Chapter 4
Continuous Probability Distributions
Solved Problems (con)
4.3 The Normal Distribution
9.
Let Z be a standard normal random variable and calculate the following probabilities:
a.
b.
c.
d.
e.
f.
g.
h.
i.
j.
ANSWER:
a.
b.
=
c.
=
d.
e.
=
=
f.
=
g.
SDS 302 Estimating the Mean
Confidence levels
How can we estimate the population mean from a sample?
What is a confidence interval?
We can compute a _ for which believe the _
_falls between
The interval is called _
How confident we want to be that we capt
SDS 302: Center and Spread
Vocabulary
1. bin
2. histogram
3. standard deviation
4. unimodal
_ a graphical display of quantitative data, with data grouped in bins
_ a distribution with two mounds
_ a distribution with one mound
_ a graphical display for ca
SDS 302: Data
Vocabulary
1. data
2. descriptive statistics
3. quantitative
4. categorical
5. nominal
6. inferential statistics
7. population
8. sample
9. discrete
10. continuous
11. ordinal
_ qualitative data that cannot be ordered or ranked
_ a type of v
SDS 302 Z-scores
Vocabulary
1. standard deviation
2. z-score
3. 68-95-99.7
4. nearly Normal condition
5. Normal percentile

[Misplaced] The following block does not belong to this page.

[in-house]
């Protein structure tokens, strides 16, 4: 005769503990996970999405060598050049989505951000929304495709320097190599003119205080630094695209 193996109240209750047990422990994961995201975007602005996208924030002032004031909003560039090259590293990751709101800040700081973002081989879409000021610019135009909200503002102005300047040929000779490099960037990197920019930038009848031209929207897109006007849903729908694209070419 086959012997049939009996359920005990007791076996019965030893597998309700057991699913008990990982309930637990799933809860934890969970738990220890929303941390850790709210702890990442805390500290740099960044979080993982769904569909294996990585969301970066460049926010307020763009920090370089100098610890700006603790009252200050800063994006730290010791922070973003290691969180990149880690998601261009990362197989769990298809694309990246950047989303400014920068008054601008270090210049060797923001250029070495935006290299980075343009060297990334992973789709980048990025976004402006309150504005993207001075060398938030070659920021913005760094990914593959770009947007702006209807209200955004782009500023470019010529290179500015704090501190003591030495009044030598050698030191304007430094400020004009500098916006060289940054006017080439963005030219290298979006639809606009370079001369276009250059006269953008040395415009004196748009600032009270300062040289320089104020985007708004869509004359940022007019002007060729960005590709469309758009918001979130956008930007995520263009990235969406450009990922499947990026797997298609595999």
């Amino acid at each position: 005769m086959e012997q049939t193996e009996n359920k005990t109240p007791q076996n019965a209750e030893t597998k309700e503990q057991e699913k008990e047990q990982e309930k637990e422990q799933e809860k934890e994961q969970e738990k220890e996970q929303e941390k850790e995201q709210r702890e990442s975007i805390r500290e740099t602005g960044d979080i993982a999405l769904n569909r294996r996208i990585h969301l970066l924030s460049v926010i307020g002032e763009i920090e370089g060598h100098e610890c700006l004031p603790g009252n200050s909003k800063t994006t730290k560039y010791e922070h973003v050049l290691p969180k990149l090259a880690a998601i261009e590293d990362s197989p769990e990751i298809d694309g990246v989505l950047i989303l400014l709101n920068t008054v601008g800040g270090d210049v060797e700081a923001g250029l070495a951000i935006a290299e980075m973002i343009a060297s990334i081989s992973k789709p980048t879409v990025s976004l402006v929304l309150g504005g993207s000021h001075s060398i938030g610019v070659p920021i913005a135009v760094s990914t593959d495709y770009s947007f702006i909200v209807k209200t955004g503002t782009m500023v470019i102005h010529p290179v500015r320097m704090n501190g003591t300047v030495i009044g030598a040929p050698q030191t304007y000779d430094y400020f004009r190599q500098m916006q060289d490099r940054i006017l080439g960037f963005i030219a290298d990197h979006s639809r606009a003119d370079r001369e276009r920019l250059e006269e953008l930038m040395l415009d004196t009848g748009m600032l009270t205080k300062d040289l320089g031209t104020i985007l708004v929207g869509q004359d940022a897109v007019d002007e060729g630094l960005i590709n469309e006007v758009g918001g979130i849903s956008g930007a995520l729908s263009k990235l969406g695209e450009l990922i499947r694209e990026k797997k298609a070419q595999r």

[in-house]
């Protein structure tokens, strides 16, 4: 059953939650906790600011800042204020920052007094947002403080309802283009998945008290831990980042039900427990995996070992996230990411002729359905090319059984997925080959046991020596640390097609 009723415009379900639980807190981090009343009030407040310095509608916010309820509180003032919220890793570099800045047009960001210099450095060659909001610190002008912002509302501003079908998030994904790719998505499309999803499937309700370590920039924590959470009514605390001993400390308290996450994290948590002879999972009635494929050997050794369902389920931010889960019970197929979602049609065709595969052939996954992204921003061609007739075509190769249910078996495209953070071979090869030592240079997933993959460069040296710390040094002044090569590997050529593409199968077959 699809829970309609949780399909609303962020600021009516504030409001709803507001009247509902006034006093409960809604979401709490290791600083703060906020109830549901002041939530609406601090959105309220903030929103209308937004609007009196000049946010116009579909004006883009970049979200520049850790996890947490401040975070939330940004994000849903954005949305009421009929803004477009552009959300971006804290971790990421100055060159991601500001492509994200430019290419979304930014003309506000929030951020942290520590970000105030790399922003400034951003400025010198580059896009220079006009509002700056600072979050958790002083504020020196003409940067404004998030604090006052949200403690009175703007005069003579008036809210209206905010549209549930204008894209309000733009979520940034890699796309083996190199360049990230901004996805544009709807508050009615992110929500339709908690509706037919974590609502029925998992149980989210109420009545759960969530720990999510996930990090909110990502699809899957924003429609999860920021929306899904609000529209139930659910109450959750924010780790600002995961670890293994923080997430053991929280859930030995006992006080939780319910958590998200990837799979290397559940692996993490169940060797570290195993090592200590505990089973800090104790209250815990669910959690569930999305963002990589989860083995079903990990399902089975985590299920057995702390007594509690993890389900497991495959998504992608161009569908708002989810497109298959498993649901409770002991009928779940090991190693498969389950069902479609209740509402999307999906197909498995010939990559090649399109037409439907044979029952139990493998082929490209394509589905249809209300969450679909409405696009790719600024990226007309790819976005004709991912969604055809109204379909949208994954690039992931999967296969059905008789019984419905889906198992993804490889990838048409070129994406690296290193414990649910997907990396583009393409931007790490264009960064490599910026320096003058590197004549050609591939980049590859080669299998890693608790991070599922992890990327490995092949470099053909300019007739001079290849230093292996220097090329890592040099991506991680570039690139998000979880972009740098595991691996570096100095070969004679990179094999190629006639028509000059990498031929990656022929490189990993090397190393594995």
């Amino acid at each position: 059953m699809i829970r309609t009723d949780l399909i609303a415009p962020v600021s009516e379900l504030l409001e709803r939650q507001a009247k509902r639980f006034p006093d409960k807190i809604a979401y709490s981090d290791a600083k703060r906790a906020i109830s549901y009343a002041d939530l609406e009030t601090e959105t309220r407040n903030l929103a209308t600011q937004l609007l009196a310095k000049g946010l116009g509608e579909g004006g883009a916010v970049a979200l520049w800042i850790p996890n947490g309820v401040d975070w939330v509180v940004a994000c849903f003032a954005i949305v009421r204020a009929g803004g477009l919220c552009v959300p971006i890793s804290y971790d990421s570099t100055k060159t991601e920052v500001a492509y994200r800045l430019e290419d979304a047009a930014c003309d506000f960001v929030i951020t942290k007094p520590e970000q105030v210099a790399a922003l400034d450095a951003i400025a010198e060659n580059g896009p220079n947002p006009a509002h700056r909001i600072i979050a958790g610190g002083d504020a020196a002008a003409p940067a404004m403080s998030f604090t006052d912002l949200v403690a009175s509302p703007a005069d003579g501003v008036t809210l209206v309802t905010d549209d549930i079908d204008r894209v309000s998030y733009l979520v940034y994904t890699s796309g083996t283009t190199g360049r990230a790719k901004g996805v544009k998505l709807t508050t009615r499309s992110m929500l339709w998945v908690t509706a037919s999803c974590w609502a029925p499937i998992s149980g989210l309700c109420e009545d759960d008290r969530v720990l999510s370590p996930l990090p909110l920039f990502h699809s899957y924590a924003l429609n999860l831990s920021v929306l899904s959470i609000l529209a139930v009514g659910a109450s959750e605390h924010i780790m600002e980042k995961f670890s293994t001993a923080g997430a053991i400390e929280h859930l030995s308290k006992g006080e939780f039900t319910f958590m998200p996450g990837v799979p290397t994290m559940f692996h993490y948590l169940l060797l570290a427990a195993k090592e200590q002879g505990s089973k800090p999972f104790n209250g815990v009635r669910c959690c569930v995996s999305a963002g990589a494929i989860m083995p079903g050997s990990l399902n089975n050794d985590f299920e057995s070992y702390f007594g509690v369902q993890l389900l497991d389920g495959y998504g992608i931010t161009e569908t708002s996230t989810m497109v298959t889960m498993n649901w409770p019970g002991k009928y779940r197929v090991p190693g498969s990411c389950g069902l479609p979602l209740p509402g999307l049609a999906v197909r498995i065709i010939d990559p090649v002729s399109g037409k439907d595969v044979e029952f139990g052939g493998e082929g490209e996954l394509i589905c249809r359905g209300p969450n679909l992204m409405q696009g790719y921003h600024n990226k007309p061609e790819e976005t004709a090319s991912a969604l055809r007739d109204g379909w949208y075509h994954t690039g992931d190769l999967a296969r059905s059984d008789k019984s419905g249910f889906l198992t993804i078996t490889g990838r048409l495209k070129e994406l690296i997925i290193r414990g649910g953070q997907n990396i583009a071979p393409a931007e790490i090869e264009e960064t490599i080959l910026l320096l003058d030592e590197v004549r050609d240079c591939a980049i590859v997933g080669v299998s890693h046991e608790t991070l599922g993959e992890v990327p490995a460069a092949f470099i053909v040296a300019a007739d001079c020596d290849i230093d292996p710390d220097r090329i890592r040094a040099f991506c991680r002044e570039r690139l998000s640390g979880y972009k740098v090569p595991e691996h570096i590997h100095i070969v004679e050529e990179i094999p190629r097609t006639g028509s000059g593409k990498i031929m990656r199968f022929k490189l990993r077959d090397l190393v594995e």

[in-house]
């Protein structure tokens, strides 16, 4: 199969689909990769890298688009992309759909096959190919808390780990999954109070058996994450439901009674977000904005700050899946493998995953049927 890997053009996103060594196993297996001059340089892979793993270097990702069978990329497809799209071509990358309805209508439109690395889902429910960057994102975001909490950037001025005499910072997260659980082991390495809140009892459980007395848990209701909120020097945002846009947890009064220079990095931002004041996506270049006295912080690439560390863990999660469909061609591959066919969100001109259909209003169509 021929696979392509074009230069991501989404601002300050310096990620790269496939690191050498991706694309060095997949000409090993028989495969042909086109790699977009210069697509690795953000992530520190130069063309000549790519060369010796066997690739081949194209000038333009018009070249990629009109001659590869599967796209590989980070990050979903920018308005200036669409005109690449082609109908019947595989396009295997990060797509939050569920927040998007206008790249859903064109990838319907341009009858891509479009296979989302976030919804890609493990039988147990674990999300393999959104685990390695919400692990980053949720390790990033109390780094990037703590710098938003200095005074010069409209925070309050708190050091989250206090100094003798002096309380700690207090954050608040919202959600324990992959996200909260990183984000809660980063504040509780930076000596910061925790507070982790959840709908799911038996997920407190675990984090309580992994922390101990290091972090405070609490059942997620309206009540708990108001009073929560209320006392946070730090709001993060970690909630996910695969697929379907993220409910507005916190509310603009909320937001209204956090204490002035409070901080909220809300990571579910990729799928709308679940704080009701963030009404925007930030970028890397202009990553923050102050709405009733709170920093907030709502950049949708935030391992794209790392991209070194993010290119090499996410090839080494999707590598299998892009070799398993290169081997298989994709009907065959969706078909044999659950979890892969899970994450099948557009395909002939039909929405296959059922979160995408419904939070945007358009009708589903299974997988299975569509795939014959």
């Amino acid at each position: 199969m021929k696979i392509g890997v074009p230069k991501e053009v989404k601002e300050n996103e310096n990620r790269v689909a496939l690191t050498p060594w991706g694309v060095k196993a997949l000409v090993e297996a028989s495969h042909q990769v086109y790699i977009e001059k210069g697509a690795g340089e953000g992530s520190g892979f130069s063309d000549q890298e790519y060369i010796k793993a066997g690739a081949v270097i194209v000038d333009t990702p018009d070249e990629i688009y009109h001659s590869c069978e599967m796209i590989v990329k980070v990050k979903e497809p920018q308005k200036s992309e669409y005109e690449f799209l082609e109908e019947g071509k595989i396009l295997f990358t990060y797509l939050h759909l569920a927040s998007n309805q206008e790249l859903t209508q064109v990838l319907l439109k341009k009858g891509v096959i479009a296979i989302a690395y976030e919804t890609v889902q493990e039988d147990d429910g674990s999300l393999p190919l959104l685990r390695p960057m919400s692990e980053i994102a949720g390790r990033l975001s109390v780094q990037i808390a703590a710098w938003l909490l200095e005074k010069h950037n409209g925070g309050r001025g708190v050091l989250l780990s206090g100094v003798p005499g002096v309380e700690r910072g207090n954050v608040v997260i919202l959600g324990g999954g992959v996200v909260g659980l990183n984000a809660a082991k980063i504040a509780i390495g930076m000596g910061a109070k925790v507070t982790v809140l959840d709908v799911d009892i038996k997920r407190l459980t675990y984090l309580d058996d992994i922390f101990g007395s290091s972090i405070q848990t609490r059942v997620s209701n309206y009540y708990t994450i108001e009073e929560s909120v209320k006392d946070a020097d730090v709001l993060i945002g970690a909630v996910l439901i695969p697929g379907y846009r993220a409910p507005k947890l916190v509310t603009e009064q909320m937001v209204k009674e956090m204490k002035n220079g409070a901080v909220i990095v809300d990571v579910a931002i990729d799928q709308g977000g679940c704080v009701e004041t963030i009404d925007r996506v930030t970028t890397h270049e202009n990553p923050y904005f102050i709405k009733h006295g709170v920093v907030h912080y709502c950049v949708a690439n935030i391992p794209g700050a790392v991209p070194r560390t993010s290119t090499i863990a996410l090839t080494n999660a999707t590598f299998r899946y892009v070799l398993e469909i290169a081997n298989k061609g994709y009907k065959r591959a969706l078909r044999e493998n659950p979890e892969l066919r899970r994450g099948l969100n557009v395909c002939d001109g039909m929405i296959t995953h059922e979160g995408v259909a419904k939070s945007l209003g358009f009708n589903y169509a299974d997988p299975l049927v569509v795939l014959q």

6. outlier
7. symmetric
8. left-skewed
9. right-skewed
_ the area under the Normal curve to the left of a z-score
_ is the distribut
SDS 302 Sampling Distribution
Vocabulary
1. population
2.
3.
4.
5.
6.
7.
8.
9.
sample
parameter
statistic
statistical inference
sampling distribution
central limit theorem
precision
standard error (SE)
_ states no matter the shape of the population distri
SDS 302 Normal Distributions
Percentiles
What does percentile mean?
What z-score marks of the 5th percentile?
Example: WHR
1. What is WHR?
2. What are the parameters of the WHR distribution for females?
Draw a normal curve and label where the raw
scores f
Question 6 Part C
Class III vs. California Mailbox
$22.00
$20.00
$18.00
f(x) = 1.18x - 1.56
R = 0.93
Class III $16.00
$14.00
$12.00
$10.00
$8.00 $9.00 $10.00 $11.00 $12.00 $13.00 $14.00 $15.00 $16.00 $17.00 $18.00
California Mailbox
From the equation, I c
6.3 Ley de Coulomb y coeficientes de friccin
Las leyes de la friccin seca de Coulomb se pueden ejemplificar mediante el siguiente
experimento: un bloque de peso W se coloca sobre una superficie horizontal plana:
Las fuer zas que actan sobre el bloque son